Induction lamps are high-frequency light sources that convert electricity into visible light. These lamps are most commonly known as fluorescent light bulbs. They spend half of their time operating as a cathode and the other half of their time operating as an anode. Through thermionic emission, induction lamps can create electrons out of electrons. Some problems, however, are associated with induction lighting.
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Induction lamps are more efficient than metal halides, but they are not as efficient as T5s. They also cost five to six times more than metal halide systems and do not last as long as T5s and light-emitting diodes (LEDs).
Induction lamps sometimes produce more light than is needed, creating glare and possibly eye problems. Homeowners cannot dim induction lamps, and automatic dimming controls will not work with induction lamps.
The minimum starting temperature for induction lamps is only 0 C. While they can produce light in a broad range of temperatures, they tend to produce less light when the temperature rises above 40 C.
Induction lamps require special fixtures. As a result, people who own a home or building that isn't designed for induction lighting will have a difficult time retrofitting the structure.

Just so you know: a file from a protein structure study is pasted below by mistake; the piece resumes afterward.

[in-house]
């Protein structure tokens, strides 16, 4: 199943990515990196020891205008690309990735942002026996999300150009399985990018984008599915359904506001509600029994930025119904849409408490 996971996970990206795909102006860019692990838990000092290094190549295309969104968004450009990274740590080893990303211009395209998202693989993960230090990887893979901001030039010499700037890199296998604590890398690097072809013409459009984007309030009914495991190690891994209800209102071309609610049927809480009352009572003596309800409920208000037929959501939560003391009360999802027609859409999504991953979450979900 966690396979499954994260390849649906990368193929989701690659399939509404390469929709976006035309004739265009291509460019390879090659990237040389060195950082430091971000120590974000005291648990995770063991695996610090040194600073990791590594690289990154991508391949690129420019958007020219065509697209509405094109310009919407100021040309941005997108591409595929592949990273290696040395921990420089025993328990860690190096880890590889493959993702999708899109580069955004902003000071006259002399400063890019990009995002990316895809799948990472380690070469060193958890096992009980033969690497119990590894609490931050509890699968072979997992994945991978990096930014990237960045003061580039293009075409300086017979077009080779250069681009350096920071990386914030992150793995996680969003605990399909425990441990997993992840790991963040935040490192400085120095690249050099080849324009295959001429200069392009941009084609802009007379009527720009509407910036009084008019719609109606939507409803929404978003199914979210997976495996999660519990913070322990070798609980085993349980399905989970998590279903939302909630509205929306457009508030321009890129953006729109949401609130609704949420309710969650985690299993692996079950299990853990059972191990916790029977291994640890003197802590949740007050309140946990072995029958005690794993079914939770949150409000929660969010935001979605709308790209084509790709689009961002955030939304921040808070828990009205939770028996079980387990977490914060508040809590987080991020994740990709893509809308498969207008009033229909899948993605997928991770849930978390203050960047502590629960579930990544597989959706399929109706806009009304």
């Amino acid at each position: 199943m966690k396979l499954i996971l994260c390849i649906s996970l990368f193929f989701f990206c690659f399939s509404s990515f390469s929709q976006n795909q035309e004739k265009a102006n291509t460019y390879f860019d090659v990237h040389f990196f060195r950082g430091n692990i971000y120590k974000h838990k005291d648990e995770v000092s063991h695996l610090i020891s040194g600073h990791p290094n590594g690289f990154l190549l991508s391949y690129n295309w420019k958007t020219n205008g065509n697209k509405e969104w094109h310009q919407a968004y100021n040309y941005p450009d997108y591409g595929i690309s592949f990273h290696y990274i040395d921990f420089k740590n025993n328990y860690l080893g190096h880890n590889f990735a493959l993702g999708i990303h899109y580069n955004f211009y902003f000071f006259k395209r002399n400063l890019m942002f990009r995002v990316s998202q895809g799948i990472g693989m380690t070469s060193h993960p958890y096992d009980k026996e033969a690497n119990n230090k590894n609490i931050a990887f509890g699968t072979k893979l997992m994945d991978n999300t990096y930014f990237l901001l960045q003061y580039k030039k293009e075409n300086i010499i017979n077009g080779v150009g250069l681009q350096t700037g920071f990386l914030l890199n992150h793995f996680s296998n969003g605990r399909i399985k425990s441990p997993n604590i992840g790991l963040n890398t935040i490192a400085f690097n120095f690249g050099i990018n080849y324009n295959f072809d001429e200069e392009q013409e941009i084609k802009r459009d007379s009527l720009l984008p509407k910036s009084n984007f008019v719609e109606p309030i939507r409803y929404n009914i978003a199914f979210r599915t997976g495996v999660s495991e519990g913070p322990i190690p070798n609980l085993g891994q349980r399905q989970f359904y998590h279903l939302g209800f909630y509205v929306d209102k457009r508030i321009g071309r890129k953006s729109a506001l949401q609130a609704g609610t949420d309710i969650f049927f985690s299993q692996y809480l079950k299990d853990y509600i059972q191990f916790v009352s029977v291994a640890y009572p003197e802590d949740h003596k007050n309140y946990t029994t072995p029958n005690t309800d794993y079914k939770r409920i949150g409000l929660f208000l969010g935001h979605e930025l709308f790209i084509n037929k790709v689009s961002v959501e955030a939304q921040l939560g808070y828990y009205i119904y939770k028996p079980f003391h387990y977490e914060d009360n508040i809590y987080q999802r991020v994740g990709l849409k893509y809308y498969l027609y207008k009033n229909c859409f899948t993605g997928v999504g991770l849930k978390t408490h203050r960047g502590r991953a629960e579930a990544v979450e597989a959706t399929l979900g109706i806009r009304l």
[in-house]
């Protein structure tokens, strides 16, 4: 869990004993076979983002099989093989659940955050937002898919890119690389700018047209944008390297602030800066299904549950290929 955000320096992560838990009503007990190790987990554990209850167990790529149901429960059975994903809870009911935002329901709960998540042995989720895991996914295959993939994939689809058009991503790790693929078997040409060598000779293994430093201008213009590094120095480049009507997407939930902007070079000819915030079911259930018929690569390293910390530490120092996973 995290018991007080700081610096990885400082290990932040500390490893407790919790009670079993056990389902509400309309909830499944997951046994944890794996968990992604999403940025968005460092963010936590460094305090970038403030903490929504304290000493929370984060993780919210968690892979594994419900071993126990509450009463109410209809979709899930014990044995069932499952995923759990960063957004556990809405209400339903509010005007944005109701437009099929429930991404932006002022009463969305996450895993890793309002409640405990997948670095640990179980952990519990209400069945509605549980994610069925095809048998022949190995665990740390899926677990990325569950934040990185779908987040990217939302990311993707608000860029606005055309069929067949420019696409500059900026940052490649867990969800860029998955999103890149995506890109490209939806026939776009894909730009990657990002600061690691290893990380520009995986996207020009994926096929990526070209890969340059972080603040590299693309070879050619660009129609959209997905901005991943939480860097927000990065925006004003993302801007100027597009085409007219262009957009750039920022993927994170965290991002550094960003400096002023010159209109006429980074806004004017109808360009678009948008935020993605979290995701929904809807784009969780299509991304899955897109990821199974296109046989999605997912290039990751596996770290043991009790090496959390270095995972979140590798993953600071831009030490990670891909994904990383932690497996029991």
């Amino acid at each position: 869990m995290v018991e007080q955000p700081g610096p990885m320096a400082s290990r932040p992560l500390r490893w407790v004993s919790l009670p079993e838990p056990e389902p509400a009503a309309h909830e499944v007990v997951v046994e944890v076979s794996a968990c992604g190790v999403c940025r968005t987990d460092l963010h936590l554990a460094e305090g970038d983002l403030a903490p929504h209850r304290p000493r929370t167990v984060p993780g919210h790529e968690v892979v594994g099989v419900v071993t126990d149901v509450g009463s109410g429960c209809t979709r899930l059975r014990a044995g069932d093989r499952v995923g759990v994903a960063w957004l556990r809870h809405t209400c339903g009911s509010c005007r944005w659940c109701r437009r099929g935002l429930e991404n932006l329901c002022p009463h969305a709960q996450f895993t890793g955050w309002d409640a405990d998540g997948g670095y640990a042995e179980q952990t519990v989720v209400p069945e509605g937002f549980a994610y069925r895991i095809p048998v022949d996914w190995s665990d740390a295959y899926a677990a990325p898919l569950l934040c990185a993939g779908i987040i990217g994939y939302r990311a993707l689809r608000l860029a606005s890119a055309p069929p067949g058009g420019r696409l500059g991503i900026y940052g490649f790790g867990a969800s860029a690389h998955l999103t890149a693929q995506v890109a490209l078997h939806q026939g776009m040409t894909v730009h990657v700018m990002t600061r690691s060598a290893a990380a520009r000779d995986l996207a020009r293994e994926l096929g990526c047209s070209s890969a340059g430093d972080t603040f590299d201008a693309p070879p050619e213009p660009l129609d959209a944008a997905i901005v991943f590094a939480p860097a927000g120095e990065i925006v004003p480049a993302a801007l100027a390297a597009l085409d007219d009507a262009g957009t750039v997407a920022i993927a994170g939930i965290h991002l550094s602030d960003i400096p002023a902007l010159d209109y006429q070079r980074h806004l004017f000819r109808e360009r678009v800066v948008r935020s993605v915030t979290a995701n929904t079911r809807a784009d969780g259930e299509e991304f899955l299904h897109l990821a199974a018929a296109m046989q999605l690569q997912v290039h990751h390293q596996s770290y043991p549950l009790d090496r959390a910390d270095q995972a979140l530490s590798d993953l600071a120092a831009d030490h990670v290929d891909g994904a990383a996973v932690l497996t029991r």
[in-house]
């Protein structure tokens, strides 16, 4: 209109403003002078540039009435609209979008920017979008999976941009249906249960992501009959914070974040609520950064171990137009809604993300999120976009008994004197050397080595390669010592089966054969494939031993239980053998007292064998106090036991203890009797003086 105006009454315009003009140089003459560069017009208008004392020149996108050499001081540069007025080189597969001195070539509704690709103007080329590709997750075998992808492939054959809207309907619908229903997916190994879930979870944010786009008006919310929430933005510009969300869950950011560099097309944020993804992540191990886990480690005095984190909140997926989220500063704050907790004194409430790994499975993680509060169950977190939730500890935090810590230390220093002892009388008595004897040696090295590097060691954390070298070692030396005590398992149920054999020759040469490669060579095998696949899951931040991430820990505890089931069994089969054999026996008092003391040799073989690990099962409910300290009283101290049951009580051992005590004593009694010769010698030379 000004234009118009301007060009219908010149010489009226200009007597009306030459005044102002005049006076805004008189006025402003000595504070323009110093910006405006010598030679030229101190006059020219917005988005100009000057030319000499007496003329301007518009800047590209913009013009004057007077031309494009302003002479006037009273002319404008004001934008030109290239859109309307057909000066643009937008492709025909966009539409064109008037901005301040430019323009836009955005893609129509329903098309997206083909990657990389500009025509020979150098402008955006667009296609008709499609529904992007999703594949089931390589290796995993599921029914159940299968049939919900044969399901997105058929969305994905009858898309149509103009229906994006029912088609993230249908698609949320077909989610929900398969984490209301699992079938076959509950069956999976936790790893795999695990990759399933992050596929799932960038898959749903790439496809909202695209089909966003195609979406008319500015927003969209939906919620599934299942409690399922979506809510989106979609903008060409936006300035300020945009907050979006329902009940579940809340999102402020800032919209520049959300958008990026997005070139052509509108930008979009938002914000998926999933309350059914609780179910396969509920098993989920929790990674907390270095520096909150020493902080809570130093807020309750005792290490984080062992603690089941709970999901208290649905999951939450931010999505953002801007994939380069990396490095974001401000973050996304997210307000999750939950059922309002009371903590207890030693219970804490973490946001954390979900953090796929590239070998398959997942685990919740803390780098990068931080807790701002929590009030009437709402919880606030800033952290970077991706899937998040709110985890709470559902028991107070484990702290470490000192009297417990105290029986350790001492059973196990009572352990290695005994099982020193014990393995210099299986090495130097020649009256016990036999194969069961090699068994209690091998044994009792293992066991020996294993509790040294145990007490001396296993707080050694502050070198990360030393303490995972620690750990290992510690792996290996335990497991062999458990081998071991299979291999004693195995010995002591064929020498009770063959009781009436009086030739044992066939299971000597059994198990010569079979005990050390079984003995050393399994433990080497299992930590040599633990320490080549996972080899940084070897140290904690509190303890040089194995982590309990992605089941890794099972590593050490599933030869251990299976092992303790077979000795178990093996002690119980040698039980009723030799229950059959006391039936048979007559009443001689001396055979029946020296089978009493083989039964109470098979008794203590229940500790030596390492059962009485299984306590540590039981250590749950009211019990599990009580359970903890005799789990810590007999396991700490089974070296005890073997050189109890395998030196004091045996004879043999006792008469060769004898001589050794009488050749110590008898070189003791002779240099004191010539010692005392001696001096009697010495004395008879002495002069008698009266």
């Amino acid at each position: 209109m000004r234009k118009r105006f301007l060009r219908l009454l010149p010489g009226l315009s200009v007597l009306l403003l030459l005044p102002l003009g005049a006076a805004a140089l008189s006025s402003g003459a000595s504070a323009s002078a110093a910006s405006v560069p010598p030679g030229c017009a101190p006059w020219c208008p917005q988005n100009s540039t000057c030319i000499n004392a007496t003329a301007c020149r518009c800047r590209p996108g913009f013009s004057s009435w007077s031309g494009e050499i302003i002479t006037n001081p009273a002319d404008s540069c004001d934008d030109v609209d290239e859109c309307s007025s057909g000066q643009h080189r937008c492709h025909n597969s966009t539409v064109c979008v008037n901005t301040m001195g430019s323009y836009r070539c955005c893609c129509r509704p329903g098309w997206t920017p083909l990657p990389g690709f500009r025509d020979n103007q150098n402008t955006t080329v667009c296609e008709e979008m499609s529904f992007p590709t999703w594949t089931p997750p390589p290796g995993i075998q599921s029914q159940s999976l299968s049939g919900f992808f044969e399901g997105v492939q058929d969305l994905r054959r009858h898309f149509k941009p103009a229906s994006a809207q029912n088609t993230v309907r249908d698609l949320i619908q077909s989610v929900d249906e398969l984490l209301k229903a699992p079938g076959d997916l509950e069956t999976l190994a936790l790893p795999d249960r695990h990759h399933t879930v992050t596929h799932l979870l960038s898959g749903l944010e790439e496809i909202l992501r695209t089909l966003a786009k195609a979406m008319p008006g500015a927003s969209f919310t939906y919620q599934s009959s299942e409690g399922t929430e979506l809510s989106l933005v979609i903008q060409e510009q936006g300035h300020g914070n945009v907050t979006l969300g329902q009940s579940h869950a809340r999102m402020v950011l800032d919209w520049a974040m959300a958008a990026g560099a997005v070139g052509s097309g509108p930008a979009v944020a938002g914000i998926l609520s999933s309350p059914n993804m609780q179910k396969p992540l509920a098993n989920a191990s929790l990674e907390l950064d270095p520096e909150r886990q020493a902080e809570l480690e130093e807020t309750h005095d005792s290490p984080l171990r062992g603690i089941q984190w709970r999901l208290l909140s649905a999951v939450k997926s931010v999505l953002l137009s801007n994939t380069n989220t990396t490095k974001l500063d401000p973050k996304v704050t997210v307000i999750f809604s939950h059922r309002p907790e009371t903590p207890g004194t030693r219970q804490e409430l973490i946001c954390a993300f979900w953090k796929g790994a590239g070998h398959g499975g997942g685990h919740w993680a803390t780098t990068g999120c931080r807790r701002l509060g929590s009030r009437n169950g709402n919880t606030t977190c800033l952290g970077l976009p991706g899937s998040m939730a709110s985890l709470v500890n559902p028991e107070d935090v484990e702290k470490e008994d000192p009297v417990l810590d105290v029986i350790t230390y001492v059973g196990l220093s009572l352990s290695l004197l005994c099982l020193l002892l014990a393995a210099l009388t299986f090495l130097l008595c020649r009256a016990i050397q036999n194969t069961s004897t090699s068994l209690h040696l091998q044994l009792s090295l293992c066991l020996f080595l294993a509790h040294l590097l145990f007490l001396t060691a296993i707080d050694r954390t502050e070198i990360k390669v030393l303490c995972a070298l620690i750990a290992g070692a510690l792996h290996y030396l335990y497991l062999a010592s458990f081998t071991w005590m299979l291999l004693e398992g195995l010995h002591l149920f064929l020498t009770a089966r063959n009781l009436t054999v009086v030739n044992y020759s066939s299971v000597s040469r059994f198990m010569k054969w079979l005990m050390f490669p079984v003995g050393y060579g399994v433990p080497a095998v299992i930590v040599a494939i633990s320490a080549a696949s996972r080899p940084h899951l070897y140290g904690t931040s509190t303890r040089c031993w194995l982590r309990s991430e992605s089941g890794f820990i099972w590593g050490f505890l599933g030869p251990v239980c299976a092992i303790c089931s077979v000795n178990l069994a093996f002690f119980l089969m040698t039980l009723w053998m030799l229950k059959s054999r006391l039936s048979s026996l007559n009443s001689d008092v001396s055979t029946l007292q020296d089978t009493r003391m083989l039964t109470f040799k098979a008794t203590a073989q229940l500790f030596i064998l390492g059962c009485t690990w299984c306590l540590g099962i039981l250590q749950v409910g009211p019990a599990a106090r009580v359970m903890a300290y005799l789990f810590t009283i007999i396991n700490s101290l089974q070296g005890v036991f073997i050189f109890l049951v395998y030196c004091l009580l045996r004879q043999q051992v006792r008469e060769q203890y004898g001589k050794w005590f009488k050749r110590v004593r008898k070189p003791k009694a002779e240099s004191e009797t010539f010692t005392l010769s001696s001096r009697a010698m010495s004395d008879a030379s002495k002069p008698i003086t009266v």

Compared to other kinds of lighting sources, induction lamps are heavier, and installers can have a difficult time carrying them. That is an issue because these lamps contain chemicals such as mercury that can harm people if the lamps break. Mercury plays an important role in an induction lamp, with electromagnets energising the mercury. If an induction lamp breaks, a cleanup crew must put on masks, open all windows and clean up the mercury spill.
Induction lighting produces signals that can interfere with electronic devices and radio signals. This interference comes from electromagnetic radiation released by the lights. The electromagnetic radiation can affect the operation of highly sensitive computers and essential medical equipment.
Induction lamps cannot handle overheating. If a generator overheats and sends excessive heat to an induction lamp, the lamp will break because it cannot dissipate heat. Heat sinks and insulation can prevent induction lamps from overheating.
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